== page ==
Combination Target Offers Potential Strategy for Blood, Brain Cancer Treatments


Promise seen in targeting protein in PTEN-deficient cancer cells.

A novel combination of therapeutics may fuel developments in personalized therapy for blood and brain cancers, according to a study in Cell Reports.

“We found a new combination of therapeutics that could treat cancers that lack a protein called PTEN,” said investigator David Plas, PhD. “PTEN is an important tumor suppressor, which means that it stops cell growth and division according to the needs of the body.”

Prior research by investigators used experimental therapeutics in human cancer cells and tumor models. The experiments demonstrated that by stopping the production and function of the protein S6K1, it could eliminate PTEN-deficient glioblastoma cells.

“We used support from the Huffman Foundation to conduct a sophisticated biochemical analysis of how cells respond to S6K1 targeting,” Plas said. “Combining the biochemical results with computational analysis gave us the insight that we needed—–there are targets in addition to S6K1 that can be hit to trigger the elimination of PTEN-deficient cancer cells.”

Armed with new information, the investigators tested pharmaceutical-grade drug combinations to determine whether they could eliminate PTEN-deficient cancer cells.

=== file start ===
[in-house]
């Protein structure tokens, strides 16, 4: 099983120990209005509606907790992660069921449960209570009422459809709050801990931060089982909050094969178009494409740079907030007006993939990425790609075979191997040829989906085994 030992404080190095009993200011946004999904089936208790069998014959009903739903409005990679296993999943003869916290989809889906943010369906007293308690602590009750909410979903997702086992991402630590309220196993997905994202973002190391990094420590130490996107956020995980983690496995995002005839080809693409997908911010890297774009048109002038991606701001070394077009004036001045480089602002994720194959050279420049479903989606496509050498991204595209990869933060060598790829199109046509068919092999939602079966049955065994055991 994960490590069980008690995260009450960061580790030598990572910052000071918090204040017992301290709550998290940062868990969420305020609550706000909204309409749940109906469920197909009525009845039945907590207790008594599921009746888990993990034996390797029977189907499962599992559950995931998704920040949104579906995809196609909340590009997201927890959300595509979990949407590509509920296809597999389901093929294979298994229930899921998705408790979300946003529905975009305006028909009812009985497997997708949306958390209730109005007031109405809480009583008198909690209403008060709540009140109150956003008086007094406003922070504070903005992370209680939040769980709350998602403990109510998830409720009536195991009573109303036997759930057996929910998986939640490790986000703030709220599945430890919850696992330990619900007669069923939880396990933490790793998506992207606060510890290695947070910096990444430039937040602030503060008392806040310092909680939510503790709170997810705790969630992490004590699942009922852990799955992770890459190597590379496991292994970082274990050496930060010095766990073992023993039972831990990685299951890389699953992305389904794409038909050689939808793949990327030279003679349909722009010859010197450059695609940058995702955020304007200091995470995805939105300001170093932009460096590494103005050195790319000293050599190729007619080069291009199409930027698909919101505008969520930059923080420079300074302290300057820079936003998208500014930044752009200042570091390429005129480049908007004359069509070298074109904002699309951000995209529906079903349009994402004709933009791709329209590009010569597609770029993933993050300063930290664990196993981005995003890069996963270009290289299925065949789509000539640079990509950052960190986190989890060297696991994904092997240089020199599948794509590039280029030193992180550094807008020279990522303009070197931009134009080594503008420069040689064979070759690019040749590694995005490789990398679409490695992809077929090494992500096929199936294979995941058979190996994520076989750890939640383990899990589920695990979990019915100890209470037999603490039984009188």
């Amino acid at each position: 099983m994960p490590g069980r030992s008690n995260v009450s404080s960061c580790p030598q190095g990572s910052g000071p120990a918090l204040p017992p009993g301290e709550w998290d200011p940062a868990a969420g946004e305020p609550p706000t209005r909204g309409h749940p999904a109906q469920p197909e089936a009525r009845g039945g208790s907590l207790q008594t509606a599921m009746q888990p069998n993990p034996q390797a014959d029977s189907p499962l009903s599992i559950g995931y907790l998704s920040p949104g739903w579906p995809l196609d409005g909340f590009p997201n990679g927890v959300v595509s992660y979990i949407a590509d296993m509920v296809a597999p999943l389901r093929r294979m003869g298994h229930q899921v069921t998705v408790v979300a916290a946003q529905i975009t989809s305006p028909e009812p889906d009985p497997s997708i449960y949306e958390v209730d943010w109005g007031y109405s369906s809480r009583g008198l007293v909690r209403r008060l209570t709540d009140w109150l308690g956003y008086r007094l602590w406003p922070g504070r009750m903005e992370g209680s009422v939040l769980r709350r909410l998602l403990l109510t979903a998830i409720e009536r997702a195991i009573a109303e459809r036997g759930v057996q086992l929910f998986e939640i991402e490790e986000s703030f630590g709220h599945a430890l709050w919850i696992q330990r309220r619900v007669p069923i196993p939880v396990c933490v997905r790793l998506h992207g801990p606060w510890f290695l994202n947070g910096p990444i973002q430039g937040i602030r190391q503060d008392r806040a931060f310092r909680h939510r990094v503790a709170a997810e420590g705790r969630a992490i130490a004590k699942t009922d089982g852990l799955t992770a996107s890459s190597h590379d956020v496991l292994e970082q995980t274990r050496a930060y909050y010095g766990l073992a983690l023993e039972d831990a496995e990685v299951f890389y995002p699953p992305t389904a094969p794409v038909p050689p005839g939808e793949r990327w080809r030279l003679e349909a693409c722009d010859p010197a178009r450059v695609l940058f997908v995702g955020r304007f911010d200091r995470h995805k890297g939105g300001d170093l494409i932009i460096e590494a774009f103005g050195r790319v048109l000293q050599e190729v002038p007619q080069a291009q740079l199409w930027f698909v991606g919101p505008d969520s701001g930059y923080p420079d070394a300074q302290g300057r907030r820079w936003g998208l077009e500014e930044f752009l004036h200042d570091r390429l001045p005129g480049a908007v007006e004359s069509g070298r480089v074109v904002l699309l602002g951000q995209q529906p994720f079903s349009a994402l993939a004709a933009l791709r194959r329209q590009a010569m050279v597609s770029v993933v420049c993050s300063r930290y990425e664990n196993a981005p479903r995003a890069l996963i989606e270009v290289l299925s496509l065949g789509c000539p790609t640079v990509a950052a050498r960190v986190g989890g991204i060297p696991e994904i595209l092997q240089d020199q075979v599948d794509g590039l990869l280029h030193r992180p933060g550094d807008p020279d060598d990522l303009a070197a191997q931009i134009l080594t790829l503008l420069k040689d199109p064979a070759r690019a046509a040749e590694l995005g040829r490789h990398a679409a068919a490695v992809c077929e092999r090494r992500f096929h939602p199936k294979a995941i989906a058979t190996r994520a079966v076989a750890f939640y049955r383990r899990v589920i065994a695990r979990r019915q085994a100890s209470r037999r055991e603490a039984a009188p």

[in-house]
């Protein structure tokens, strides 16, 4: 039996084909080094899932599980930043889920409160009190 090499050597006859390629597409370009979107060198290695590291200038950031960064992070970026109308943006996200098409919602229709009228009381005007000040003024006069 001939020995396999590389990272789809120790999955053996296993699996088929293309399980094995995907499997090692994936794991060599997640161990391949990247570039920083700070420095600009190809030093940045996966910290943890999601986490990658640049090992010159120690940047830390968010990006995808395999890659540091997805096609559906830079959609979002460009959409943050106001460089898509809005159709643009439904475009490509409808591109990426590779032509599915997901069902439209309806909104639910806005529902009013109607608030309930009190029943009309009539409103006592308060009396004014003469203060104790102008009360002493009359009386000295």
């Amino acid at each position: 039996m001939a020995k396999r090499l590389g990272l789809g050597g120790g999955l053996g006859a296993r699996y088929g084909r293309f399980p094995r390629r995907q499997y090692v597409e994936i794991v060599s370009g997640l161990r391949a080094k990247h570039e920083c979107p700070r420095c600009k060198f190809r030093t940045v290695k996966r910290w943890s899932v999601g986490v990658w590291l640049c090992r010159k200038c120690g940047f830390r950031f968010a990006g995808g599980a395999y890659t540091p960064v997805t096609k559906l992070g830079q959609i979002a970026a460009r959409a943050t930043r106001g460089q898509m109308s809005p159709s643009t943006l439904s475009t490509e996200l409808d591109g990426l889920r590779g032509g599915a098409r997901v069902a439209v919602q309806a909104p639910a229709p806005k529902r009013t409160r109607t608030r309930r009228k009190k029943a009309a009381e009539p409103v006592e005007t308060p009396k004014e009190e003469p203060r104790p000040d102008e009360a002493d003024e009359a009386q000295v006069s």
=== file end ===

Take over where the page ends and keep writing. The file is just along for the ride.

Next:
The results of the study showed the combination of drugs LY-2779964 and BMS-777607 worked together to specifically target and eliminate PTEN-deficient cells.

“This is a completely new combination of targets in oncology,” Plas said. “We have great hope that our new data will lead academic and industry researchers to investigate S6K1 as the center of new combination strategies for cancers of the brain, blood, and other tissues.”

Future studies will examine the safety and efficacy of the novel combination in tumor models, with the primary goal of preparing the combination strategy for clinical trials, according to the authors.

“There is a desperate need for novel therapeutic agents for patients with glioblastoma,” said Ronald Warnick, MD. “This combination of drugs has the potential to become a game changer.”

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